Tuesday, May 8, 2018

Modeh Ani: What Is It and How Do I Make This a Habit?

The practice of saying the bracha of Modeh Ani when you first awake in the morning is one of the easiest and hardest practices to take on when you're new to orthodoxy. It's short, can be sung, and you can literally do it while still laying in your bed (and you generally should). But you have to remember to do so when you've first woken up and are still probably groggy or your adrenaline is pumping in reaction to your alarm clock. It's not a situation very conducive to remembering something totally new. 

So first off, what's Modeh Ani? It's a blessing said in the morning, upon waking, preferably while you're still in bed. 
When waking up from sleep, before washing hands, one should say:
מוֹדֶה אֲנִי האשה אומרת: מודָה לְפָנֶיךָ מֶלֶךְ חַי וְקַיָּם שֶהֶחֱזַרְתָּ בִּי נִשְׁמָתִי בְחֶמְלָה, רַבָּה אֱמוּנָתֶךָ:
I am thankful before You, living and enduring King, for you have mercifully restored my soul within me. Great is Your faithfulness. (courtesy of Sefaria)
This is the only major bracha (to my knowledge) that does not include the name of Hashem in it, and that's because you've just woken from sleep and are not physically prepared to daven properly. You haven't yet washed your hands with the bracha of netilat yadayim. 

But when you begin, you will probably forget it sometimes. Be patient and know it takes time to create a habit under these less-than-favorable circumstances. Think about how to make this habit work with your brain instead of trying to do it the way you think you "should" do it. What would work for you? Having a notecard right beside your alarm clock? Maybe right beside your phone? If your alarm is your phone, maybe setting the text of the alarm to a reminder? Setting a separate reminder on your phone? Having your spouse or roommate remind you?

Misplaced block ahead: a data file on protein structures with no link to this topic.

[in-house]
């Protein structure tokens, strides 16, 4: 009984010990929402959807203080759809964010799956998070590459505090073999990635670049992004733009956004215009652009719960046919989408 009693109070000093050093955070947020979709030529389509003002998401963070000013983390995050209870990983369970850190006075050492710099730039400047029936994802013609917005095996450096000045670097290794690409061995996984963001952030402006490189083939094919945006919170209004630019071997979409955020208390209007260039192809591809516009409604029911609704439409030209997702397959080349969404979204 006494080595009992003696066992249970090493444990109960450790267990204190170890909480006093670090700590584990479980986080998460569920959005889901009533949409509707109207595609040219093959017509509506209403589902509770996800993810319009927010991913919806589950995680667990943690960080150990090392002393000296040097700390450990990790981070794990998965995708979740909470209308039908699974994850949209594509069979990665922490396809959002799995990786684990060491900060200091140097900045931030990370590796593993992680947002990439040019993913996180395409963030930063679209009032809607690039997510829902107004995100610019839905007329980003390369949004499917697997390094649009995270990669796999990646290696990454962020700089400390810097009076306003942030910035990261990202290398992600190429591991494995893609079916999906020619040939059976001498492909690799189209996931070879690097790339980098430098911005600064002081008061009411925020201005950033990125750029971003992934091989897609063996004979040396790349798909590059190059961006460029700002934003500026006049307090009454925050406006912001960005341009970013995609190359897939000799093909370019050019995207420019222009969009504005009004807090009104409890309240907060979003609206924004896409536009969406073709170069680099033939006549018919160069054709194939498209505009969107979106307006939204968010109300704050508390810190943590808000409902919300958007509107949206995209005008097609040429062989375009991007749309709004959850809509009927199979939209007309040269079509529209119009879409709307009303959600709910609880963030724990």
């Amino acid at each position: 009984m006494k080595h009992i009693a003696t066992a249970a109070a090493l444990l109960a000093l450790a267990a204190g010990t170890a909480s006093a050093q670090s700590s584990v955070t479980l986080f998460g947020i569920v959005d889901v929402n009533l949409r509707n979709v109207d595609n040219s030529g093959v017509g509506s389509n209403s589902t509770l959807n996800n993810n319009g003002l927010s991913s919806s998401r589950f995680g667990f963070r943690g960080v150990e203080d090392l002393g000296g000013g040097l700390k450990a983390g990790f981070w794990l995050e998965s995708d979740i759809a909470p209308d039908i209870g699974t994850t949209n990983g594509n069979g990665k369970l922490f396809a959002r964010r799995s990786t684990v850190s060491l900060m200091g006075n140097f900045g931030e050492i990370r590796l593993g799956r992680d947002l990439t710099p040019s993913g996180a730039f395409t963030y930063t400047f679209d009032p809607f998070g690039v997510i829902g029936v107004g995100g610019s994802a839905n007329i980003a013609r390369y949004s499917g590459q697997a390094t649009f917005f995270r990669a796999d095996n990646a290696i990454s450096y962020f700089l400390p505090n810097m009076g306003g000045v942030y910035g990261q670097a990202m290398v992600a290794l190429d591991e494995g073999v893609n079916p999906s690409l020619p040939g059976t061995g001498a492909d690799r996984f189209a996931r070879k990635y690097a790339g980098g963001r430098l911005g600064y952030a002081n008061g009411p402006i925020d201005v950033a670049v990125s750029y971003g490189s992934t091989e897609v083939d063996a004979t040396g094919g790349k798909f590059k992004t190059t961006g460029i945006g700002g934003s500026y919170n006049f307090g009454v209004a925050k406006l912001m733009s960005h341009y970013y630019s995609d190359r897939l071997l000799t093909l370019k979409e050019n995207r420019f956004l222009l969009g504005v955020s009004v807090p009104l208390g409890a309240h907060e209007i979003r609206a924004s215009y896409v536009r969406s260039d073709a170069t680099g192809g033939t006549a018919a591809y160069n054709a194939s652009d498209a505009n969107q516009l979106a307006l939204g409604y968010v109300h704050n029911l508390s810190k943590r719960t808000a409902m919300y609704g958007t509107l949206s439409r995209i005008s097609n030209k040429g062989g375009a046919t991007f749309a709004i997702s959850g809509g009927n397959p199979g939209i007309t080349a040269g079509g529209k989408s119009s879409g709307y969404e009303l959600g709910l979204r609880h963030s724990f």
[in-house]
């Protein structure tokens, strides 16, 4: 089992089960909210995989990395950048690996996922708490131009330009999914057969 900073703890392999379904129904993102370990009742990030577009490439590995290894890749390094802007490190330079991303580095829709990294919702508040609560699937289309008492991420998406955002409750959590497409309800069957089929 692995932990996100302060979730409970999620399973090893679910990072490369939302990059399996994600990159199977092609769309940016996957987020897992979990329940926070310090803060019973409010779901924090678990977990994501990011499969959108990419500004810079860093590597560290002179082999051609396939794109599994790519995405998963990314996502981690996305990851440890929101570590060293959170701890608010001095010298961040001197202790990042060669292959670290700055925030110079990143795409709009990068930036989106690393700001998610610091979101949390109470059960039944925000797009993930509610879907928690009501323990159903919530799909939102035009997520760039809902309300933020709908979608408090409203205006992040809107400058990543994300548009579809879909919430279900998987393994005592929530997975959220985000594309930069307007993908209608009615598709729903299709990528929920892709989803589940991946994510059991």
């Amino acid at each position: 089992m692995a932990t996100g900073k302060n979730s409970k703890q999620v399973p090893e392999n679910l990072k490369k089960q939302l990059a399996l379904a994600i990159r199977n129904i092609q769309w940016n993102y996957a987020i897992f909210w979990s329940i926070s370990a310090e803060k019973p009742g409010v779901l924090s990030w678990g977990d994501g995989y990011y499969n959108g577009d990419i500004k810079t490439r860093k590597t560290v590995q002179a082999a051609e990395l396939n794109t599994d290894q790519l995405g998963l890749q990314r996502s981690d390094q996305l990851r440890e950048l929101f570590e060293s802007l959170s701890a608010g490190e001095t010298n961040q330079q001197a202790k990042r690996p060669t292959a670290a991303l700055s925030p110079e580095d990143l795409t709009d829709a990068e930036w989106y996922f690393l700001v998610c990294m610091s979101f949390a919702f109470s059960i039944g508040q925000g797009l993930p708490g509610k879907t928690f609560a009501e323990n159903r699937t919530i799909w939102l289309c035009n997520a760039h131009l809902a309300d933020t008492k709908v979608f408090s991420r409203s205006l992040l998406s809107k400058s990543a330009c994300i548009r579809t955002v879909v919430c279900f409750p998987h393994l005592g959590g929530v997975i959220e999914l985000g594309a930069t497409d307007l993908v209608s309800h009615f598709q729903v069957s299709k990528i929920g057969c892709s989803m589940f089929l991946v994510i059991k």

Another thing to be aware of is that it can be very hard to fall out of this habit because it's so easy to get distracted by the enormity of your day when you first wake up. Don't beat yourself up if this happens. Do teshuva (repent), make a new plan, and get back on the horse. Every day is a new opportunity!

I always just said Modah Ani aloud, but now that I'm teaching my toddler, I've discovered the fun of using a song version. Highly recommend, A+. This is my favorite version, especially for kids:

<iframe width="560" height="315" src="https://www.youtube.com/embed/NGN67jq7Wo8" frameborder="0" allow="autoplay; encrypted-media" allowfullscreen></iframe>

It's to the tune of "You Are My Sunshine," and I frequently have this song in my head all morning long. And I don't even mind it. It's very cheering when you're not a morning person but small humans force you awake anyway.

Chabad has a recording of a more traditional tune.

Other cultures have seen the value of a practice like Modeh Ani. I particularly like this quote from the Dalai Lama, who said, "Everyday, think as you wake up, ‘today I am fortunate to have woken up, I am alive, I have a precious human life, I am not going to waste it. I am going to use all my energies to develop myself, to expand my heart out to others, to achieve enlightenment for the benefit of all beings, I am going to have kind thoughts towards others, I am not going to get angry or think badly about others, I am going to benefit others as much as I can.’ "

I'm sure a Jewish source somewhere has these ideas, but I've never seen one with all these values of Modeh Ani in one place.

1 comment:

  1. Love this. I love the concept that god puts such trust in us every day... day after day. I have not been consistent with doing this davin but your post inspires me.

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